The fight to interpret Trumpism, that jambalaya of stated policy preferences, in terms favorable to one’s pursuits continues apace. “Donald Trump aspires to new nuclear negotiations, even suggesting a meeting could take place with Iranian president Hassan Rouhani without prerequisites,” Gerecht notes. “Some have called this Reaganesque. After all, Ronald Reagan sought the end of the Soviet empire. . . . Putting ‘Marxism-Leninism on the ash-heap of history’ clearly meant regime change in Mother Russia.” Gerecht concludes, probably correctly if the acidic tone of most administration staffers in their private statements on the regime is any indication, that “the White House has all the elements of a regime-change strategy despite its denials.”

And yet the administration does make those denials. “We would like to see a change in the regime’s behavior,” as a senior administration official carefully phrased it earlier this week. John Bolton, national-security advisor, told Fox on Monday: “Our policy is not regime change.” But Bolton did emphasize that it’s Iran turn to make a move or face a fiercer official policy: “We want to put unprecedented pressure on the government of Iran to change its behavior, and so far, they’ve shown no indication they’re prepared to do that.”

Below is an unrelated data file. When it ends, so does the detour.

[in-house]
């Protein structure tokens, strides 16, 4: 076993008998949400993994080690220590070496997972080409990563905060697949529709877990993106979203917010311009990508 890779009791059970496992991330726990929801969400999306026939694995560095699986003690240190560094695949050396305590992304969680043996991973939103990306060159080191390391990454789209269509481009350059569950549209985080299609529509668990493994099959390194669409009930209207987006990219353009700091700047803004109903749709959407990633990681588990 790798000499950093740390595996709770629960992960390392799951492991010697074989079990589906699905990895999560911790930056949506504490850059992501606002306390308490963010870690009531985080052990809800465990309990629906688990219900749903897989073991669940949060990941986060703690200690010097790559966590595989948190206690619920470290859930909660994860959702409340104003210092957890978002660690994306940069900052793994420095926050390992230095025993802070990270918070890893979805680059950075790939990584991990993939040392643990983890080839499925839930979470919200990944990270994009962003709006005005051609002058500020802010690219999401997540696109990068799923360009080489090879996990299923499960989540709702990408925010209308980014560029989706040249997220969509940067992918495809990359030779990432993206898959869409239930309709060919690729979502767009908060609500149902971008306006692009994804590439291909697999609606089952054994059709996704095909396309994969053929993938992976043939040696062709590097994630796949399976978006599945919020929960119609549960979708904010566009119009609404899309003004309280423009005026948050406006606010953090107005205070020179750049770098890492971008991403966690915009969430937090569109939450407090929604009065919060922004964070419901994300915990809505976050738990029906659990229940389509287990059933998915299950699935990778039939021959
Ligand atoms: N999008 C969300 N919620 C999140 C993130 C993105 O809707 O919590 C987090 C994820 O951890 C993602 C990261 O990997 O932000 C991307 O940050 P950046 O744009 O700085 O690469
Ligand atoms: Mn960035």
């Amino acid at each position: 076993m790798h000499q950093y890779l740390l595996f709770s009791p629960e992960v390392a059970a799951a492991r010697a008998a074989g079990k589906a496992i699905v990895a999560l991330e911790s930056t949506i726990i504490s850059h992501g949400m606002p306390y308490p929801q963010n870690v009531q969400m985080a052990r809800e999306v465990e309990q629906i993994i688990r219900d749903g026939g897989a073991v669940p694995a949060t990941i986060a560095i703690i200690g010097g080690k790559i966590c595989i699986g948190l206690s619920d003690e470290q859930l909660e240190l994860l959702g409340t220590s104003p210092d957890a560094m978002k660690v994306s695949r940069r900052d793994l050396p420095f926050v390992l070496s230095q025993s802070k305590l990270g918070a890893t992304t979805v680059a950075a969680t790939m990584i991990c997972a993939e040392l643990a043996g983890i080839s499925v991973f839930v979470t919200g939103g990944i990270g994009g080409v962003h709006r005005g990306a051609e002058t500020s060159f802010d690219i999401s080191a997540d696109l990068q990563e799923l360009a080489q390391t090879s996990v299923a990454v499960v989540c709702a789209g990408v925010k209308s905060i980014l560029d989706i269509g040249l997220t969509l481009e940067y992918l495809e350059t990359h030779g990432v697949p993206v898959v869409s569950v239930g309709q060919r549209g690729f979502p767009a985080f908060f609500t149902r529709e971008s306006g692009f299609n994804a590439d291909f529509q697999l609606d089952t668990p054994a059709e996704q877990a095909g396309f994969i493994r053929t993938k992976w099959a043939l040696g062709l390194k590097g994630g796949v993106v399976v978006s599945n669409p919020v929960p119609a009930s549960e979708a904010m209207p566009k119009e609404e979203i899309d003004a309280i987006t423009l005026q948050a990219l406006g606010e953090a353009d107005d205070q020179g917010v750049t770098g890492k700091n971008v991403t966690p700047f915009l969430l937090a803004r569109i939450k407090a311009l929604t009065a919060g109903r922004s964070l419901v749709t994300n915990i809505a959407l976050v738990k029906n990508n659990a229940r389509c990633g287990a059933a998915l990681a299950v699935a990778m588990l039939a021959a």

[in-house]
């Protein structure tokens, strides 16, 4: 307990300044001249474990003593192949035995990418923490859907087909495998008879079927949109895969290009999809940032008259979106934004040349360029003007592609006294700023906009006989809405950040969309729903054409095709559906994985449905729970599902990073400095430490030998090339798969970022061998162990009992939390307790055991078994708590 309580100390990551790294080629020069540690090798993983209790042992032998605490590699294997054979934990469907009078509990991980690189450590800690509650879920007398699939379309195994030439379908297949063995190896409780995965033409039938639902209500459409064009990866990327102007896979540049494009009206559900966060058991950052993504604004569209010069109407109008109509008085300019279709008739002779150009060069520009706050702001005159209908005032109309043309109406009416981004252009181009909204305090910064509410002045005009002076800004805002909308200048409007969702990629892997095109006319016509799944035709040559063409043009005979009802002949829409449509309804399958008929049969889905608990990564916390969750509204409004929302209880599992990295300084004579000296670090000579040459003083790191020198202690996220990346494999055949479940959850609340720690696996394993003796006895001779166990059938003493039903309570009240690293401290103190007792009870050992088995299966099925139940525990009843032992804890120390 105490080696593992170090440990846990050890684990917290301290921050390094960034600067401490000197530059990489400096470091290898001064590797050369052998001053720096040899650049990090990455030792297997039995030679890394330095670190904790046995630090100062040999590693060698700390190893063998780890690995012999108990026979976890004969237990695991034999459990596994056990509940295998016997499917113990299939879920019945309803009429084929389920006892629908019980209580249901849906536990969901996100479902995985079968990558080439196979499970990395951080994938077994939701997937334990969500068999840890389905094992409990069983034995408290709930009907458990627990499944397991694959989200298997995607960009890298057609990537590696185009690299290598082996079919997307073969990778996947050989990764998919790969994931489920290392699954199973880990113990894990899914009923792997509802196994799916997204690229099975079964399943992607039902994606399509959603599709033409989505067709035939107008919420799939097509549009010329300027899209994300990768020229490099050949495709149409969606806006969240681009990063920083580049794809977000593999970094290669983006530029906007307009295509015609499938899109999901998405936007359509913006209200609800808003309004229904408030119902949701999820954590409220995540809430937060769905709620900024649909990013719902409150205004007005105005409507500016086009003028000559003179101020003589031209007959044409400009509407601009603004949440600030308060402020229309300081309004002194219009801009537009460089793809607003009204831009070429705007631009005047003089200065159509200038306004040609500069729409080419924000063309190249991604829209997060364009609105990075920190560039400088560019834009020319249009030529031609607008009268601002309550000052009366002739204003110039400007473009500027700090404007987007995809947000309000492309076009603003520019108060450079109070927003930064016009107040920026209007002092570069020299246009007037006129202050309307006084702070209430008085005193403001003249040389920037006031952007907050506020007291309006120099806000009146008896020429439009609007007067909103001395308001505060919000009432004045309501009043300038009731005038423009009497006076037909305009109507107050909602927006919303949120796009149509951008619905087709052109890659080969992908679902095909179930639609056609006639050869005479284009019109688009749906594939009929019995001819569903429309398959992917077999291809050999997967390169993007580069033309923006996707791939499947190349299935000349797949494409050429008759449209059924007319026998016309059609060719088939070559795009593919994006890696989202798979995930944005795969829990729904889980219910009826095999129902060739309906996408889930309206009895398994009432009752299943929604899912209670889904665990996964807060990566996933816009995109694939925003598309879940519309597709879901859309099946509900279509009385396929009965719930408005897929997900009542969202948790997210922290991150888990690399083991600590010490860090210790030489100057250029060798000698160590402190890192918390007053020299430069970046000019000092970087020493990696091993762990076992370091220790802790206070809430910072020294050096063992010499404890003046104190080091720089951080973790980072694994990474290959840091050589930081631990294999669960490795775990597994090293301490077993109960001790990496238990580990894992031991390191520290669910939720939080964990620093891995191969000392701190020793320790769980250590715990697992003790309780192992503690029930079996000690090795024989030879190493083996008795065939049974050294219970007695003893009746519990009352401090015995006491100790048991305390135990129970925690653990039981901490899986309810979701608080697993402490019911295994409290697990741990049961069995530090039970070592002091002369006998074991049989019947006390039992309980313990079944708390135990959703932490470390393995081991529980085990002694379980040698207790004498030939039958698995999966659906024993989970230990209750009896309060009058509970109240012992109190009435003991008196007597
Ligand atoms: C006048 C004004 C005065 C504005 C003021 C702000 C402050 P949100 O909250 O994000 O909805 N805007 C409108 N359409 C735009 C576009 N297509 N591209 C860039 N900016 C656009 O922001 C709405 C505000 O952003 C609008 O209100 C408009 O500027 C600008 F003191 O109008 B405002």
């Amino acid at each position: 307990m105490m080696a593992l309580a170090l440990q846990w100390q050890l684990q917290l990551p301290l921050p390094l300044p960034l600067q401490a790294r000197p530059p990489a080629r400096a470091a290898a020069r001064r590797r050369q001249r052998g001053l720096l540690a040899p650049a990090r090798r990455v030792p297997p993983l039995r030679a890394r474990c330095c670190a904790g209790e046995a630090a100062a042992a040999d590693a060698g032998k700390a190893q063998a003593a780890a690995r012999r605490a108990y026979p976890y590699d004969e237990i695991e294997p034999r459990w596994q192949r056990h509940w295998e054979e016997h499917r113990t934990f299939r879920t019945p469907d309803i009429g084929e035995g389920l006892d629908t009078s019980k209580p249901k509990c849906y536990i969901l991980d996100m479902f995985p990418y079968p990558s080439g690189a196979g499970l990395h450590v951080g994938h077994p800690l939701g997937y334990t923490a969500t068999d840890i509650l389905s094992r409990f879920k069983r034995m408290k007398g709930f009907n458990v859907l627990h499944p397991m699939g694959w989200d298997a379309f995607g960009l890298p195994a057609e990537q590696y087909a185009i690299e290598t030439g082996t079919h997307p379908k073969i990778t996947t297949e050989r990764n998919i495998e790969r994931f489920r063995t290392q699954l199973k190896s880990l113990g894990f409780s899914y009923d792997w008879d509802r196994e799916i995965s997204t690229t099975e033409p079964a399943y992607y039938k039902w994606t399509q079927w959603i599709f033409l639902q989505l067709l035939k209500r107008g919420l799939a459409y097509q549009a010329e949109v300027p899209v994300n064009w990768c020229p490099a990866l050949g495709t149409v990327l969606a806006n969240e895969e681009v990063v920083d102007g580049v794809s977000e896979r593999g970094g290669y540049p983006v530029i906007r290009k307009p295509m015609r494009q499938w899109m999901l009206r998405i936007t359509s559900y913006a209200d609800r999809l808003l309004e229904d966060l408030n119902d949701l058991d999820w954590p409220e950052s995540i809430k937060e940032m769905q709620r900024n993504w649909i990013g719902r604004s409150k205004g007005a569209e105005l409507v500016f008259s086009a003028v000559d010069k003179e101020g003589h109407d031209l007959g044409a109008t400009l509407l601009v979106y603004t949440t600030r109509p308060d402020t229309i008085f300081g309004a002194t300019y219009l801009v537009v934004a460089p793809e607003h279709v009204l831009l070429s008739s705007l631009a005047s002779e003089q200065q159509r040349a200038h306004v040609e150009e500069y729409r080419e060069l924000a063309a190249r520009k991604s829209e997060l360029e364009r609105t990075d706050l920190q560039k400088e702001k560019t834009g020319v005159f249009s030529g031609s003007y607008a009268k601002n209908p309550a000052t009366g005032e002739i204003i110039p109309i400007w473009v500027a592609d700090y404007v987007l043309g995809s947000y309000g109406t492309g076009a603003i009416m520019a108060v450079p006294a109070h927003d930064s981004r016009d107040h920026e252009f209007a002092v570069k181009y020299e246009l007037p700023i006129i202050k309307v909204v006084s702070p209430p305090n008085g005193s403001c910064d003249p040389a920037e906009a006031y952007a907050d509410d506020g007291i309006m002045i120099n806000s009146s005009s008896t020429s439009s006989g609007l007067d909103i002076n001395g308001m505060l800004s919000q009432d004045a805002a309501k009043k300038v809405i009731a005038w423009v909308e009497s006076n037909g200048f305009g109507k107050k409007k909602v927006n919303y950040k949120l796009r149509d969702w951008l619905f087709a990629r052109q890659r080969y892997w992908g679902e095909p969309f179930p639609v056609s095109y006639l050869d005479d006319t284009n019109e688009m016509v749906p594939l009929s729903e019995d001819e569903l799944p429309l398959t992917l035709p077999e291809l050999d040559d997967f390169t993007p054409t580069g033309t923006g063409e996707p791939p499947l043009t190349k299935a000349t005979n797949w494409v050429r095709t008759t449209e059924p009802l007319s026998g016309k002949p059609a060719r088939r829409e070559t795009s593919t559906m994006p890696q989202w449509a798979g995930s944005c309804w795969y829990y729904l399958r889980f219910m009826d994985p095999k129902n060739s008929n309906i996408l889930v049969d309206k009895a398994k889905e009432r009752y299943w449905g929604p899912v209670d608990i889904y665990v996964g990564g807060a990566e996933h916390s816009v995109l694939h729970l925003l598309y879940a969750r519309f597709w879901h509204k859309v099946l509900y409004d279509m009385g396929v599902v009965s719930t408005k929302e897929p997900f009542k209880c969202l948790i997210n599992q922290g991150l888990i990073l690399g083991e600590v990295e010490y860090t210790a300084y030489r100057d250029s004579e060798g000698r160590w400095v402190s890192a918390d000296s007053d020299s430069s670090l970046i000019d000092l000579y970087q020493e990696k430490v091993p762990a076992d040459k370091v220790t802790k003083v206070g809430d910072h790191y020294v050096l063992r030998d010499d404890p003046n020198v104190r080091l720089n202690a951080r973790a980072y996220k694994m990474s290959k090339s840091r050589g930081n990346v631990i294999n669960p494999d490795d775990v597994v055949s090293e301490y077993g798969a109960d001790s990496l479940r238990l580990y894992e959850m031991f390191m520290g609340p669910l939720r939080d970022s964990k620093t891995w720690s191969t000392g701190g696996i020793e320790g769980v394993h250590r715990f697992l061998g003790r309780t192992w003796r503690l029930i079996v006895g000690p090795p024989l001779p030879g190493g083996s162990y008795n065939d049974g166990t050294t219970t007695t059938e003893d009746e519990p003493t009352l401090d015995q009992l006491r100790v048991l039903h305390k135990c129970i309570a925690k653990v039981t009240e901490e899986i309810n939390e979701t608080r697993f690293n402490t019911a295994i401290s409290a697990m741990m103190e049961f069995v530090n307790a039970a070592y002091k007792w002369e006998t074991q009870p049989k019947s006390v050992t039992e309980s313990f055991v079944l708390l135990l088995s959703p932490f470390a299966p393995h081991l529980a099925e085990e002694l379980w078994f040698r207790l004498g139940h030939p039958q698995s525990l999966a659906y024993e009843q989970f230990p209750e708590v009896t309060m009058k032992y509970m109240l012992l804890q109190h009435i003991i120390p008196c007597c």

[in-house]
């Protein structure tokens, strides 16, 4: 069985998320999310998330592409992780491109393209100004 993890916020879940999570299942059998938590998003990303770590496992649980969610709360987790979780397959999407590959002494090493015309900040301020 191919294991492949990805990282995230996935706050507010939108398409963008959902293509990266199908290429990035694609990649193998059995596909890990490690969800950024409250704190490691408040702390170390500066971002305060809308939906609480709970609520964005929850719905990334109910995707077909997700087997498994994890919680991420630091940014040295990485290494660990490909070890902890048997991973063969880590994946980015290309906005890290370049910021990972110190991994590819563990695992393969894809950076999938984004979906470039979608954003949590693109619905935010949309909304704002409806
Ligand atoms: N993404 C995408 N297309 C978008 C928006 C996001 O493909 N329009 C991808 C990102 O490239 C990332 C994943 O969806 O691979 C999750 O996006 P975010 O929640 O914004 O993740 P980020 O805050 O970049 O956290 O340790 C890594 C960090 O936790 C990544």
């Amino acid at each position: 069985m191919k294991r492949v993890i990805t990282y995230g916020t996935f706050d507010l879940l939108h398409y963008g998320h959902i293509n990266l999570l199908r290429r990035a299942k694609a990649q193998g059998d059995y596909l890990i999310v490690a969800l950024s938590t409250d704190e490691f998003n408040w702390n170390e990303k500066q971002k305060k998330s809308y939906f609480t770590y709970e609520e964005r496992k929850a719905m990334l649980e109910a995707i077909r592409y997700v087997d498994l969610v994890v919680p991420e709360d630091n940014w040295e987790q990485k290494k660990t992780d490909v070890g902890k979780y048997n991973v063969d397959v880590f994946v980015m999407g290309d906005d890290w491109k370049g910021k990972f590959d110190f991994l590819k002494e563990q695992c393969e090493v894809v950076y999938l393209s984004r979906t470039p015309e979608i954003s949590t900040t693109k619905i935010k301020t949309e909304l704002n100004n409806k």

Much could change, of course, if a presidential summit does happen with Rouhani and the odd couple hits it off. Russia, and North Korea in particular, got significant cover from their leaders’ favorable interactions with the president. But a triplet of foreign-policy gaucheries, in the eyes of the establishment anyways, seems unlikely. If anything, the political incentives for the president are considerable, in light of Helsinki and Singapore, to be exacting, without apology, on at least one geopolitical adversary.